So did the Vikings use magical symbols other than runes and bindrunes? Yes, there were a few.

The best known of these is the Thor’s Hammer (Þórrshmmarr). This is often shown as a simple, T-shaped emblem of the thunder god’s weapon. Some say this might be a cross variant, like a Tau cross, but the crosses found in post-Christian Scandinavian carvings are of a fairly distinct type, and the serpents that also tend to appear with the Þórrshamarr don’t make sense to Christian symbolism, whereas Þórr is a dragonslayer of some renown.

Even as late as the turn of the last century, a T shape was traditionally carved above doorways in southern Tyrol (I’m not sure why the Tyroleans keep turning up here…), for protection from many kinds of evils but storms in particular. In runic carvings it is clear that it is an invocation of the god to hallow and protect.

The so-called valknutr is another one. So-called, because the term is actually a modern coinage, while its true name is unknown, although many point to this passage as referring to it, and personally, I agree:²

hrungnir átti hjarta þat, er frægt er, af hǫrðum steini ok tindótt með þrimr hornum, svá sem síðan er gert ristubragð þar er hrungnishjarta heitir.

Hrungnir had the heart which is notorious, of hard stone and spiked with three corners, even as the written character is since formed, which men call Hrungnir’s Heart.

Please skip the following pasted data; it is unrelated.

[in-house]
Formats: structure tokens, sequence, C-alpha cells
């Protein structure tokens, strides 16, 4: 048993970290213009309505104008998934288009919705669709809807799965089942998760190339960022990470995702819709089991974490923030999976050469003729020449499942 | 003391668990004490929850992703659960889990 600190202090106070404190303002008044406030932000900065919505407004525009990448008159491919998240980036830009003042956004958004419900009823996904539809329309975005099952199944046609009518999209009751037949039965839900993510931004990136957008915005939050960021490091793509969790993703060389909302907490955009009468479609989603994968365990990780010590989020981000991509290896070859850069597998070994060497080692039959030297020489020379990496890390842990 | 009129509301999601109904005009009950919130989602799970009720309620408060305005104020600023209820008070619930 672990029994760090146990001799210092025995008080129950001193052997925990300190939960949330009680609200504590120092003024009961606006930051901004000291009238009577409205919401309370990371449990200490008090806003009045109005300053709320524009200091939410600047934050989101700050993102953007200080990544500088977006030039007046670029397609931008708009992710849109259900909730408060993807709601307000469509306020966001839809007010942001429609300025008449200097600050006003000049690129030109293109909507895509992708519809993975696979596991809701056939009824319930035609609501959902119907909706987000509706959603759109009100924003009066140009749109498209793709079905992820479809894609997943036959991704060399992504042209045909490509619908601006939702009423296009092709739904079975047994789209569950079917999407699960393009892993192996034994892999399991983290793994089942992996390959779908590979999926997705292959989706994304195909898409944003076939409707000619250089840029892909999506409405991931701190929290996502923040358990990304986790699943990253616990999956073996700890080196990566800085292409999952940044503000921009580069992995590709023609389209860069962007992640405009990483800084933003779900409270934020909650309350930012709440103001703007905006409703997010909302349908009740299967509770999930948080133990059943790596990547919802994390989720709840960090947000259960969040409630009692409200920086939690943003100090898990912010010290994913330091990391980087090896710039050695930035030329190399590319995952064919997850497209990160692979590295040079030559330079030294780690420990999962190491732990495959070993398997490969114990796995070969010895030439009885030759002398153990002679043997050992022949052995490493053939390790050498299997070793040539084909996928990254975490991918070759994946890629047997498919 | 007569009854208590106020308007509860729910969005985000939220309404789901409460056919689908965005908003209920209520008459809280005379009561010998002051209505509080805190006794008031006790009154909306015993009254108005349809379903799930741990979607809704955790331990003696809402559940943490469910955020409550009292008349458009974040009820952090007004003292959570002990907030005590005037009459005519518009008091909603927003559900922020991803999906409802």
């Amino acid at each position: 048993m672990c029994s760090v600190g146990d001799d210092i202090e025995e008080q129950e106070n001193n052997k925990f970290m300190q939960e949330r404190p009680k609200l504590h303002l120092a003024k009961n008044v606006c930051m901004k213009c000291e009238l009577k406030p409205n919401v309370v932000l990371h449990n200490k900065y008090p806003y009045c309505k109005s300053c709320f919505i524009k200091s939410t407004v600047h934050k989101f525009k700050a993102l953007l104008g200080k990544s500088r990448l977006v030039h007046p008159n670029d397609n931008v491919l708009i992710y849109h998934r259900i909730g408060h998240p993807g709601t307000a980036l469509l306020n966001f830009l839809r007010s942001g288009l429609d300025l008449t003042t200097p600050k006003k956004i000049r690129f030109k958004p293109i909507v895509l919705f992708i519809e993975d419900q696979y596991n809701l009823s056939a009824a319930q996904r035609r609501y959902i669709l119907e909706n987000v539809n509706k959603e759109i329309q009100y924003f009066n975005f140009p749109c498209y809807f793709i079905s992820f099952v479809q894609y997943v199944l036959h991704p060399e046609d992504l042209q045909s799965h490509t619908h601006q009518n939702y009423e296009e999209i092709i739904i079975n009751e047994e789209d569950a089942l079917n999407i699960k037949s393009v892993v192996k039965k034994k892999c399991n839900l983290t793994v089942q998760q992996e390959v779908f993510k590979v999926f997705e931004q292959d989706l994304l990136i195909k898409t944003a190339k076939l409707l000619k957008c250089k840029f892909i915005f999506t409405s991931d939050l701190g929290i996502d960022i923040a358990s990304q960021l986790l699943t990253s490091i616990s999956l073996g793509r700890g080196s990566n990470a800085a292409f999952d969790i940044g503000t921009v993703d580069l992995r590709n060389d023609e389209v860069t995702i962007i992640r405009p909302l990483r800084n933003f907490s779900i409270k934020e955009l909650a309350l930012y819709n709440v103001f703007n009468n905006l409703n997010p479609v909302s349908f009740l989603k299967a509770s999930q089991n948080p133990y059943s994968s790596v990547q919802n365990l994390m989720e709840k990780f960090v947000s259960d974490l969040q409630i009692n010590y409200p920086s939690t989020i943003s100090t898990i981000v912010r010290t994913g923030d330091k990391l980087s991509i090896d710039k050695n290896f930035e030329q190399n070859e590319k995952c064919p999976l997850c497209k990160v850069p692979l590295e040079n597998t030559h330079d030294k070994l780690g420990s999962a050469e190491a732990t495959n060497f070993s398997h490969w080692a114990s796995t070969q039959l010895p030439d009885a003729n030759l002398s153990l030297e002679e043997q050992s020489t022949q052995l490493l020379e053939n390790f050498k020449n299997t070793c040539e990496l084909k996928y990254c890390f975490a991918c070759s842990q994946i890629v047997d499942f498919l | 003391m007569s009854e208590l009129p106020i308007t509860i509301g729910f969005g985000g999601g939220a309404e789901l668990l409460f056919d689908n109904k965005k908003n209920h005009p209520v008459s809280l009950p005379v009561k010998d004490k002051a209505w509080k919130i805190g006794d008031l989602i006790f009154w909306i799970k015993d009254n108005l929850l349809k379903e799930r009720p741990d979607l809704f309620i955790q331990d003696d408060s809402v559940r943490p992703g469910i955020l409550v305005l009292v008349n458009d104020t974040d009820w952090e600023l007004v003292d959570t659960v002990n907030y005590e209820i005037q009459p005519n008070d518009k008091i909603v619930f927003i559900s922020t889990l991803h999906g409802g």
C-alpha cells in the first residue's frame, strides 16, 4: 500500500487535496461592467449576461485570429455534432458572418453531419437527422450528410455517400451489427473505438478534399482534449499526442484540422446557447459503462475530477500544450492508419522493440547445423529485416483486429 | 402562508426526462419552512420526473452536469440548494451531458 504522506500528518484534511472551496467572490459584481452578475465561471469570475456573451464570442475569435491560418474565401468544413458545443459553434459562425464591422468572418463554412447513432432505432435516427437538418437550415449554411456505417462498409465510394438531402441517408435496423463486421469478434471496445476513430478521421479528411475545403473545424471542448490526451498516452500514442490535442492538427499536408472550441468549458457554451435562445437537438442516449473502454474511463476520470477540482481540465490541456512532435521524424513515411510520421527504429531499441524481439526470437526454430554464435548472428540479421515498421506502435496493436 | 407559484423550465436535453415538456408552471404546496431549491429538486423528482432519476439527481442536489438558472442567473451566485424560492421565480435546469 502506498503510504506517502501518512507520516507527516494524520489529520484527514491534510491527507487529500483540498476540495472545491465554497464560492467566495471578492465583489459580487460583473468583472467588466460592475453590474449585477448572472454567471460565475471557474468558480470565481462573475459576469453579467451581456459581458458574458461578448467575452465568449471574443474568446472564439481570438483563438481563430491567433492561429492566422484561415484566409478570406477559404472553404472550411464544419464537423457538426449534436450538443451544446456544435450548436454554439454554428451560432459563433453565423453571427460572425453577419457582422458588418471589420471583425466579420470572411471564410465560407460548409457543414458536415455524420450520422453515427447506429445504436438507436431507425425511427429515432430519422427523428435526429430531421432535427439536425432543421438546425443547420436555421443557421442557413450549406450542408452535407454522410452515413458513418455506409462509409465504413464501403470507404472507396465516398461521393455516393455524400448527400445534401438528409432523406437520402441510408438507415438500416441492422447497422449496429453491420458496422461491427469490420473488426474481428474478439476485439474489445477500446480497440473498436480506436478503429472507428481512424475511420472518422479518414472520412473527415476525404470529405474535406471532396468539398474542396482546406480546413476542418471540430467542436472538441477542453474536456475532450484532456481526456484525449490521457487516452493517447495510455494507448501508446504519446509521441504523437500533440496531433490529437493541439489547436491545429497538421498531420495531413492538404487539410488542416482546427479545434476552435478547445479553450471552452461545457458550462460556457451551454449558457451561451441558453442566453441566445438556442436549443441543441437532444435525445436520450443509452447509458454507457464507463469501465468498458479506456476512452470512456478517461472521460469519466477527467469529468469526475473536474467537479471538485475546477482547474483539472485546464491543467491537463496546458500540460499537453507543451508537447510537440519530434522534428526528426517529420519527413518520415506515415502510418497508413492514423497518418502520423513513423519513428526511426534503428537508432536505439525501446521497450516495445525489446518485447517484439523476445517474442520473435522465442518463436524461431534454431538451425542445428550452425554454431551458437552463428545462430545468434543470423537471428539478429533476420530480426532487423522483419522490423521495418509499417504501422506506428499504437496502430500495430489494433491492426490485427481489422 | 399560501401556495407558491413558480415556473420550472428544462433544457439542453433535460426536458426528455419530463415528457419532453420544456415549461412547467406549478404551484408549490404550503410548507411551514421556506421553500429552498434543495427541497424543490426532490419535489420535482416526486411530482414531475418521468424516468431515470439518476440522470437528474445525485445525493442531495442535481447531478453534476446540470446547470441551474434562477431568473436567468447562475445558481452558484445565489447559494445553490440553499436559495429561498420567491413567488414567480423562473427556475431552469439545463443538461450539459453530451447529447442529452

The image is rendered either as three interlocking triangles similar to the Borromean rings or as a unicursal trefoil knot. There are not many attested, but here’s one:

There is also this image from the Snoldelev Stone in Ramsø, Denmark, which is literally three interlocking horns, and might be either another variant, or the specific sign referred to in the passage above:

There are various lines of thinking on the symbol’s use, mainly in association with Oðinn, and possibly relating to his ability to bind and unbind minds. If the hrungnishjarta name is correct, however, there is also a connection to Þórr, as the slayer of this jǫtunn: The “troll”, Hrungnir, had entered Valhalla (Valhǫll), gotten drunk and was wrecking the place, so they called Þórr. Þórr threw his hammer, and Hrungnir threw his weapon, a massive whetstone. Mjǫllnir shattered the whetstone and slew the giant, with shards raining down on Midgard (Miðgarðr) to become flint, and one jagged chunk lodged forever in Þórr’s head.

The Marvel folks seem to have opted for what is perhaps a more elegant version, known as the triquetra, using the symbol on their Thor’s hammer, but which is not found in Viking art:

The other symbol that the Vikings clearly used, is unfortunately one that can never be taken back: it is the swastika:

It appears on several bracteates like this one, which also includes the alu formula, so showing that it bears a charm. The swastika is also associated with Þórr, and indeed, may simply have been another depiction of mjǫllnir.